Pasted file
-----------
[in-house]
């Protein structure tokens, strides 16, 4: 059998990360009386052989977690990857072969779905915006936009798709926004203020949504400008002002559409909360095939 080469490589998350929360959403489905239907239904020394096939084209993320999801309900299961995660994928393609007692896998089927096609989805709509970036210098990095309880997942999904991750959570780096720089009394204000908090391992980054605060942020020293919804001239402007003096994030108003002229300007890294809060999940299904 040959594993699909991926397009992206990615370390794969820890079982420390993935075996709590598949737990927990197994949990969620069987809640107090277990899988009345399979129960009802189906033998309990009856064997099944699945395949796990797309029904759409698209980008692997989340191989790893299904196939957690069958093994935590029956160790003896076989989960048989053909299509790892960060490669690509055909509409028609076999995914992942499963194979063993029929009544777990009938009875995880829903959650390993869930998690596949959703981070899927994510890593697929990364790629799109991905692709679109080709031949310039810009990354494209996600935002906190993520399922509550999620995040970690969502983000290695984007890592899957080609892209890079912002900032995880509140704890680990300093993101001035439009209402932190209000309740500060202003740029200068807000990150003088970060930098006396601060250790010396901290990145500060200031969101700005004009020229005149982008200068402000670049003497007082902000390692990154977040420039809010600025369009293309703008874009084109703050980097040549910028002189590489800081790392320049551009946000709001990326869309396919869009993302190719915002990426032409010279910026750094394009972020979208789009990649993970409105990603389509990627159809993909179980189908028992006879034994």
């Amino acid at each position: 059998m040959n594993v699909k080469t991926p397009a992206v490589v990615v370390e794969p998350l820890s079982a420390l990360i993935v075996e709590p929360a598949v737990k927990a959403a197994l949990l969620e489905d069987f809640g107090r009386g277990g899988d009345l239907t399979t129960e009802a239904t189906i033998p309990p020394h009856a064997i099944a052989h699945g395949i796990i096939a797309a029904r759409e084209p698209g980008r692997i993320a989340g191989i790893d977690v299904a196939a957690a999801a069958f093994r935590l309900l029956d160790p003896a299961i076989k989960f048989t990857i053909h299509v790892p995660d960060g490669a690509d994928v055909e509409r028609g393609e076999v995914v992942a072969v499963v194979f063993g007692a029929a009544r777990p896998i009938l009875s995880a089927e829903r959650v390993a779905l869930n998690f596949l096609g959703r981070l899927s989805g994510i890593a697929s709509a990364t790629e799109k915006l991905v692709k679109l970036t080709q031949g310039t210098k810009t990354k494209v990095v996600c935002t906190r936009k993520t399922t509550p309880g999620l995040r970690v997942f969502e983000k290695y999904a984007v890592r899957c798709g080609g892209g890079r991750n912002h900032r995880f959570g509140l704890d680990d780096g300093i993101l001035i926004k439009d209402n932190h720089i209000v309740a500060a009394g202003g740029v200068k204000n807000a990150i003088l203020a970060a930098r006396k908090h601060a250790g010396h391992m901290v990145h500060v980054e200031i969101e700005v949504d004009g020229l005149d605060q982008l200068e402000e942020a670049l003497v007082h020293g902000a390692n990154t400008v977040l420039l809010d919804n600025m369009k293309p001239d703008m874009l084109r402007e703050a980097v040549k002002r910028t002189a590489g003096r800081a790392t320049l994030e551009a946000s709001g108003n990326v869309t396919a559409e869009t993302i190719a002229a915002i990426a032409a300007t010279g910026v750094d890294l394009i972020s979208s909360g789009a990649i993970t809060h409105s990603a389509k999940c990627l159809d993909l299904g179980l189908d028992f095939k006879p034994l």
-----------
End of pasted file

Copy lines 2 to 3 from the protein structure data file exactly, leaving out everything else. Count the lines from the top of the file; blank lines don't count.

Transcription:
């Protein structure tokens, strides 16, 4: 059998990360009386052989977690990857072969779905915006936009798709926004203020949504400008002002559409909360095939 080469490589998350929360959403489905239907239904020394096939084209993320999801309900299961995660994928393609007692896998089927096609989805709509970036210098990095309880997942999904991750959570780096720089009394204000908090391992980054605060942020020293919804001239402007003096994030108003002229300007890294809060999940299904 040959594993699909991926397009992206990615370390794969820890079982420390993935075996709590598949737990927990197994949990969620069987809640107090277990899988009345399979129960009802189906033998309990009856064997099944699945395949796990797309029904759409698209980008692997989340191989790893299904196939957690069958093994935590029956160790003896076989989960048989053909299509790892960060490669690509055909509409028609076999995914992942499963194979063993029929009544777990009938009875995880829903959650390993869930998690596949959703981070899927994510890593697929990364790629799109991905692709679109080709031949310039810009990354494209996600935002906190993520399922509550999620995040970690969502983000290695984007890592899957080609892209890079912002900032995880509140704890680990300093993101001035439009209402932190209000309740500060202003740029200068807000990150003088970060930098006396601060250790010396901290990145500060200031969101700005004009020229005149982008200068402000670049003497007082902000390692990154977040420039809010600025369009293309703008874009084109703050980097040549910028002189590489800081790392320049551009946000709001990326869309396919869009993302190719915002990426032409010279910026750094394009972020979208789009990649993970409105990603389509990627159809993909179980189908028992006879034994």
């Amino acid at each position: 059998m040959n594993v699909k080469t991926p397009a992206v490589v990615v370390e794969p998350l820890s079982a420390l990360i993935v075996e709590p929360a598949v737990k927990a959403a197994l949990l969620e489905d069987f809640g107090r009386g277990g899988d009345l239907t399979t129960e009802a239904t189906i033998p309990p020394h009856a064997i099944a052989h699945g395949i796990i096939a797309a029904r759409e084209p698209g980008r692997i993320a989340g191989i790893d977690v299904a196939a957690a999801a069958f093994r935590l309900l029956d160790p003896a299961i076989k989960f048989t990857i053909h299509v790892p995660d960060g490669a690509d994928v055909e509409r028609g393609e076999v995914v992942a072969v499963v194979f063993g007692a029929a009544r777990p896998i009938l009875s995880a089927e829903r959650v390993a779905l869930n998690f596949l096609g959703r981070l899927s989805g994510i890593a697929s709509a990364t790629e799109k915006l991905v692709k679109l970036t080709q031949g310039t210098k810009t990354k494209v990095v996600c935002t906190r936009k993520t399922t509550p309880g999620l995040r970690v997942f969502e983000k290695y999904a984007v890592r899957c798709g080609g892209g890079r991750n912002h900032r995880f959570g509140l704890d680990d780096g300093i993101l001035i926004k439009d209402n932190h720089i209000v309740a500060a009394g202003g740029v200068k204000n807000a990150i003088l203020a970060a930098r006396k908090h601060a250790g010396h391992m901290v990145h500060v980054e200031i969101e700005v949504d004009g020229l005149d605060q982008l200068e402000e942020a670049l003497v007082h020293g902000a390692n990154t400008v977040l420039l809010d919804n600025m369009k293309p001239d703008m874009l084109r402007e703050a980097v040549k002002r910028t002189a590489g003096r800081a790392t320049l994030e551009a946000s709001g108003n990326v869309t396919a559409e869009t993302i190719a002229a915002i990426a032409a300007t010279g910026v750094d890294l394009i972020s979208s909360g789009a990649i993970t809060h409105s990603a389509k999940c990627l159809d993909l299904g179980l189908d028992f095939k006879p034994l």